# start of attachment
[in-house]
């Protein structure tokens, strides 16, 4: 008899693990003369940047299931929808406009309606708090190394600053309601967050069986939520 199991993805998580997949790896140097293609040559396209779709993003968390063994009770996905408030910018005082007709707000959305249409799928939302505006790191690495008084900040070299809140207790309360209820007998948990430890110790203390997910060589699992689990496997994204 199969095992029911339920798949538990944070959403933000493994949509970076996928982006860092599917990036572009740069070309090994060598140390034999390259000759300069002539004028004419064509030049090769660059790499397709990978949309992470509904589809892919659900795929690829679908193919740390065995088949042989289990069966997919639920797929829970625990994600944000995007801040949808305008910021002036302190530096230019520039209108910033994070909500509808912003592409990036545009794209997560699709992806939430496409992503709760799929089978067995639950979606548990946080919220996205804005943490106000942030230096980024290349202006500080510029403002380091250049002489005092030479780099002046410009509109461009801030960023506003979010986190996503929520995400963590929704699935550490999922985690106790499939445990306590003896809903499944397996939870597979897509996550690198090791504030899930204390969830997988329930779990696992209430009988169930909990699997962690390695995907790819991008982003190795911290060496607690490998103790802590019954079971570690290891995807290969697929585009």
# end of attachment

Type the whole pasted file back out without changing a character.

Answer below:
[in-house]
């Protein structure tokens, strides 16, 4: 008899693990003369940047299931929808406009309606708090190394600053309601967050069986939520 199991993805998580997949790896140097293609040559396209779709993003968390063994009770996905408030910018005082007709707000959305249409799928939302505006790191690495008084900040070299809140207790309360209820007998948990430890110790203390997910060589699992689990496997994204 199969095992029911339920798949538990944070959403933000493994949509970076996928982006860092599917990036572009740069070309090994060598140390034999390259000759300069002539004028004419064509030049090769660059790499397709990978949309992470509904589809892919659900795929690829679908193919740390065995088949042989289990069966997919639920797929829970625990994600944000995007801040949808305008910021002036302190530096230019520039209108910033994070909500509808912003592409990036545009794209997560699709992806939430496409992503709760799929089978067995639950979606548990946080919220996205804005943490106000942030230096980024290349202006500080510029403002380091250049002489005092030479780099002046410009509109461009801030960023506003979010986190996503929520995400963590929704699935550490999922985690106790499939445990306590003896809903499944397996939870597979897509996550690198090791504030899930204390969830997988329930779990696992209430009988169930909990699997962690390695995907790819991008982003190795911290060496607690490998103790802590019954079971570690290891995807290969697929585009």